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FOR IMMEDIATE RELEASE: August 3rd, 2011
Washington, D.C.– Contrary to the drilling industry claim that hydraulic fracturing has never contaminated groundwater, the Environmental Protection Agency concluded in a 1987 study that “fracking” of a natural gas well in West Virginia
contaminated an underground drinking water source. That all-but-forgotten report to Congress, uncovered by Environmental Working Group and Earthjustice, found that fracturing gel from a shale gas well more than 4,000 feet deep had contaminated well water.
EPA investigators concluded that the contamination was “illustrative” of a broader problem of pollution associated with hydraulic fracturing but said the agency’s investigation was hampered by confidentiality agreements between industry and affected landowners. Environmental Working Group’s year-long investigation of the incident found that several abandoned natural gas wells located near the fractured well in West Virginia could have served as conduits that allowed the gel, a common ingredient in fracking fluid, to migrate into the water well.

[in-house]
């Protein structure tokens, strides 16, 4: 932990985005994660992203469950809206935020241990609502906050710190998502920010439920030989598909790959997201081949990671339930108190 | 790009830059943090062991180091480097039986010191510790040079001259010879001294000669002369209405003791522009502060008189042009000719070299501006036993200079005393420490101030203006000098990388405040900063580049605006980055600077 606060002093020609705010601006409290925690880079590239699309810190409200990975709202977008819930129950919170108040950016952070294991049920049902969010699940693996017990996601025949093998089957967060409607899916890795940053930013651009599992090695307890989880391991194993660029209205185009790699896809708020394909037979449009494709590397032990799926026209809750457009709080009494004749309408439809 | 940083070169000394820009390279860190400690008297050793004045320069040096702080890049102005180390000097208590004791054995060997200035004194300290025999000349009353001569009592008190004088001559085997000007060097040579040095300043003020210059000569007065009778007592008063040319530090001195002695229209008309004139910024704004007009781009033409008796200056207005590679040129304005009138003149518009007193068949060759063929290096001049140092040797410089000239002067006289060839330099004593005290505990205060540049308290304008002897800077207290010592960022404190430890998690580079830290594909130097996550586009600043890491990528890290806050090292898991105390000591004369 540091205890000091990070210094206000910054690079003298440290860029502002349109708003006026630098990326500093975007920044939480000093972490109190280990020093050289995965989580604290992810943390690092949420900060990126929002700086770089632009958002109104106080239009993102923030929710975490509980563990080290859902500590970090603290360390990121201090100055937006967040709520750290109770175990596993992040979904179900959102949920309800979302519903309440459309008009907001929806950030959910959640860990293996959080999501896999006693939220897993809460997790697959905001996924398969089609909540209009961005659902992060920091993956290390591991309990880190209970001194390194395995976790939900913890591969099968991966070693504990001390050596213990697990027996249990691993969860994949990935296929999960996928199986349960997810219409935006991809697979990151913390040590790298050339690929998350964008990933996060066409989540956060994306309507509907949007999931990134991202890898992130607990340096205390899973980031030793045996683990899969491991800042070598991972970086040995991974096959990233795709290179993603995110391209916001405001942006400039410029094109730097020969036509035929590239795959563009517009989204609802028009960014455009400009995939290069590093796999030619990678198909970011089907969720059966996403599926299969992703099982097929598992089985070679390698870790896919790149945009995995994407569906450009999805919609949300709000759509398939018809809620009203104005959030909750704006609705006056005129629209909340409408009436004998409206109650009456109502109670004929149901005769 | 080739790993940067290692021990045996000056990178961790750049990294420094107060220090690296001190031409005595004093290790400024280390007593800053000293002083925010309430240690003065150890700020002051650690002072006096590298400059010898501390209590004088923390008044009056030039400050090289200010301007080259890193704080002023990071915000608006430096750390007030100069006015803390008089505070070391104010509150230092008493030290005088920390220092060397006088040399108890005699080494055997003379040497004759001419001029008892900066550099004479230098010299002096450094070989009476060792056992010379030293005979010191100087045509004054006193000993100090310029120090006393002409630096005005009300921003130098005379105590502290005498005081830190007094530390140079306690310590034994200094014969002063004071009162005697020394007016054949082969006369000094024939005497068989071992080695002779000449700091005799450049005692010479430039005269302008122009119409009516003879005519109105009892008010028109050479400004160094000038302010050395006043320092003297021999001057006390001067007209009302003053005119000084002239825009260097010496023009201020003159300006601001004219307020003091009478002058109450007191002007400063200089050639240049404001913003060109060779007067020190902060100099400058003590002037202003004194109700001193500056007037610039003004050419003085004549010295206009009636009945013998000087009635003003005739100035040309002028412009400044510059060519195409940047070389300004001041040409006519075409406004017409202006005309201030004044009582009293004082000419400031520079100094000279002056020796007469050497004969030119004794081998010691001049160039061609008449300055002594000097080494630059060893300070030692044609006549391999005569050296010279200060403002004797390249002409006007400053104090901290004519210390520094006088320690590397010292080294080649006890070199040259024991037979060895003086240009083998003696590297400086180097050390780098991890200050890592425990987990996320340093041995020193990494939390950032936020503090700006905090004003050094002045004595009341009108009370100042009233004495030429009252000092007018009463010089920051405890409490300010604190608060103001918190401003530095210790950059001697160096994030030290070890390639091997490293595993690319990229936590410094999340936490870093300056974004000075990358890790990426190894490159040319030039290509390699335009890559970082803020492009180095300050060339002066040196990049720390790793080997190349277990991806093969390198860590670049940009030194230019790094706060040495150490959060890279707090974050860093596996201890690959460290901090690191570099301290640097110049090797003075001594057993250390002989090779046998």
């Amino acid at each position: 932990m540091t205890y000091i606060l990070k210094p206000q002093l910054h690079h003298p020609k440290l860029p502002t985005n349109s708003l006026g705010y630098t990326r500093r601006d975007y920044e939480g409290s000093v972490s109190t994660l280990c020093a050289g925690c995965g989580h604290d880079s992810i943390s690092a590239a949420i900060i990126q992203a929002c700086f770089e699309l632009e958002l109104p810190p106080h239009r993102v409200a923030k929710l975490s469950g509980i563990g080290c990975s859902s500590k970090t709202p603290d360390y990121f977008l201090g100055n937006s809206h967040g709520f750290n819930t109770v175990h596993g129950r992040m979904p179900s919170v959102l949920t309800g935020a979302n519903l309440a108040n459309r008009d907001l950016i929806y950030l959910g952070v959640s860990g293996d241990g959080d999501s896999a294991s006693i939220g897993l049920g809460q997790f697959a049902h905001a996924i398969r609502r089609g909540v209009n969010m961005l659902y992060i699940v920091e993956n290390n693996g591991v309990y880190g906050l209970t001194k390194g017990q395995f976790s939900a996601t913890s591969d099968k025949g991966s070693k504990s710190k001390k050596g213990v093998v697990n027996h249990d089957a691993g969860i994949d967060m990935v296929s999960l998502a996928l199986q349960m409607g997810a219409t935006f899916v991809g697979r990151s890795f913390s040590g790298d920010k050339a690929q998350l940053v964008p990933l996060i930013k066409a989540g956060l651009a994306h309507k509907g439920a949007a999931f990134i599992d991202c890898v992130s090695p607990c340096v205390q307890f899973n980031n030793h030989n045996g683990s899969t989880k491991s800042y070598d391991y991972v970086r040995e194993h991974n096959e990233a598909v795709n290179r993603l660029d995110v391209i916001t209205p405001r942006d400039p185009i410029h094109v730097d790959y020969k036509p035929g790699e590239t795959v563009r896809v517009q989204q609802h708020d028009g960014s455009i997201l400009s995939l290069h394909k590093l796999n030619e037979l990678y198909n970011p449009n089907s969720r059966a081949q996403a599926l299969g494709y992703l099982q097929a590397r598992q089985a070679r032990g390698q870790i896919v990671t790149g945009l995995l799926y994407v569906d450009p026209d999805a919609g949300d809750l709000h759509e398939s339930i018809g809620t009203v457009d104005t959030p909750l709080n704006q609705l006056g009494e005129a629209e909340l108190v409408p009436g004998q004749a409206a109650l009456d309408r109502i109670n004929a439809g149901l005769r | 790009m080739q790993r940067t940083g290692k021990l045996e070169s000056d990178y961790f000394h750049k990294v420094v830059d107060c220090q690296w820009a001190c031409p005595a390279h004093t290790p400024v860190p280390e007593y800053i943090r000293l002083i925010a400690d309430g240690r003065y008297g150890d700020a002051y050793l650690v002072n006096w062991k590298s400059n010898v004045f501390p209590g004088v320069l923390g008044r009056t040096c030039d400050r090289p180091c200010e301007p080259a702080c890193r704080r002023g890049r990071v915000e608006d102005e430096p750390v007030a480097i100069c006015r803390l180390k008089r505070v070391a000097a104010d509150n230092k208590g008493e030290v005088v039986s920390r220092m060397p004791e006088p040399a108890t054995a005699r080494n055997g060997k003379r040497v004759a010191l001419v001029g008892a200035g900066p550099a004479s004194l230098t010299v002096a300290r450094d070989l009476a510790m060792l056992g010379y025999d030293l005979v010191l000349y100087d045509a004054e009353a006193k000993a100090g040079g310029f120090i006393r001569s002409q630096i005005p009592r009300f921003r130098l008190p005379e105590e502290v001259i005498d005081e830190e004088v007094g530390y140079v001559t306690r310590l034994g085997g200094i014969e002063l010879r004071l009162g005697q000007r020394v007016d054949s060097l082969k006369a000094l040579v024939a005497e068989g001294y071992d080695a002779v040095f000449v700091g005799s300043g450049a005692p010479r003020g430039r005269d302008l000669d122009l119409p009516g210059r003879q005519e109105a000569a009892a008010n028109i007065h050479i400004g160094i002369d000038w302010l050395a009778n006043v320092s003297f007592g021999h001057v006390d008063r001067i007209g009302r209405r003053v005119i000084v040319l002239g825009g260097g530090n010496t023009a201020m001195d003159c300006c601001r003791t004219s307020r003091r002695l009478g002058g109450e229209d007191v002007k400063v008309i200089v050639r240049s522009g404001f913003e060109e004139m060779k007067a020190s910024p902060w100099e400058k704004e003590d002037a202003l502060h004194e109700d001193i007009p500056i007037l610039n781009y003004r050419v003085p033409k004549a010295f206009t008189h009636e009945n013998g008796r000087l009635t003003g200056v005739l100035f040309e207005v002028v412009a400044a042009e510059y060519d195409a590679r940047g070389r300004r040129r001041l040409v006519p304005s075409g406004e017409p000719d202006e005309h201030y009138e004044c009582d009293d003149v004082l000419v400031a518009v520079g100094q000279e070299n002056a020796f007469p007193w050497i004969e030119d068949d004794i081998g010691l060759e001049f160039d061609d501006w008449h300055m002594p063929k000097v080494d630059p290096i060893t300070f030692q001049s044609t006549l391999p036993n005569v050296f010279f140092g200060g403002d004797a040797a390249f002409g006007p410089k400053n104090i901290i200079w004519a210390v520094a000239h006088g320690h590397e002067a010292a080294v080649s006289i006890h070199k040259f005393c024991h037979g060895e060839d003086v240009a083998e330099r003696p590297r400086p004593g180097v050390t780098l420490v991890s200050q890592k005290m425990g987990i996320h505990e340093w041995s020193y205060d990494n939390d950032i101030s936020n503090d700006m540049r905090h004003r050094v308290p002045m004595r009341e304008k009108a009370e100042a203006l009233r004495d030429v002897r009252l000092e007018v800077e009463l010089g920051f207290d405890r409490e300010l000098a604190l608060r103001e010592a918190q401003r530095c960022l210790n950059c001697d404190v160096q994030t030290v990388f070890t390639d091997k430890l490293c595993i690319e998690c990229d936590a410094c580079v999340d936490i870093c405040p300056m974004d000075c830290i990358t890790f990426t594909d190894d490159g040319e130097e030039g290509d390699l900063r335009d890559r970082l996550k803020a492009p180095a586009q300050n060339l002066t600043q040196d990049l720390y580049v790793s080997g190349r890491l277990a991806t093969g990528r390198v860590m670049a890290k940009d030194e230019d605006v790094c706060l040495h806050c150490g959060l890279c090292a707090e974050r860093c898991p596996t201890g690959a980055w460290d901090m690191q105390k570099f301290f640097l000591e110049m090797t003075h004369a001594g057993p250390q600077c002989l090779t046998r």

“When you add up the gel in the water, the presence of abandoned wells and the documented ability of drilling fluids to migrate through these wells into underground water supplies, there is a lot of evidence that EPA got it right and that this was indeed a case of hydraulic fracturing contamination of groundwater,” said Dusty Horwitt, EWG’s senior oil and gas analyst and author of “Cracks in the Façade,” EWG’s report about EPA’s finding.
“Now it’s up to EPA to pick up where it left off 25 years ago and determine the true risks of fracking so that our drinking water can be protected.”
Since the 1987 report, the industry has hydraulically fractured hundreds of thousands of wells and is continuing a historic push into natural gas-bearing shale formations, once considered inaccessible, that lie beneath populated areas in a number of states, including West Virginia, New York, Pennsylvania, Ohio, Michigan, Louisiana and Arkansas.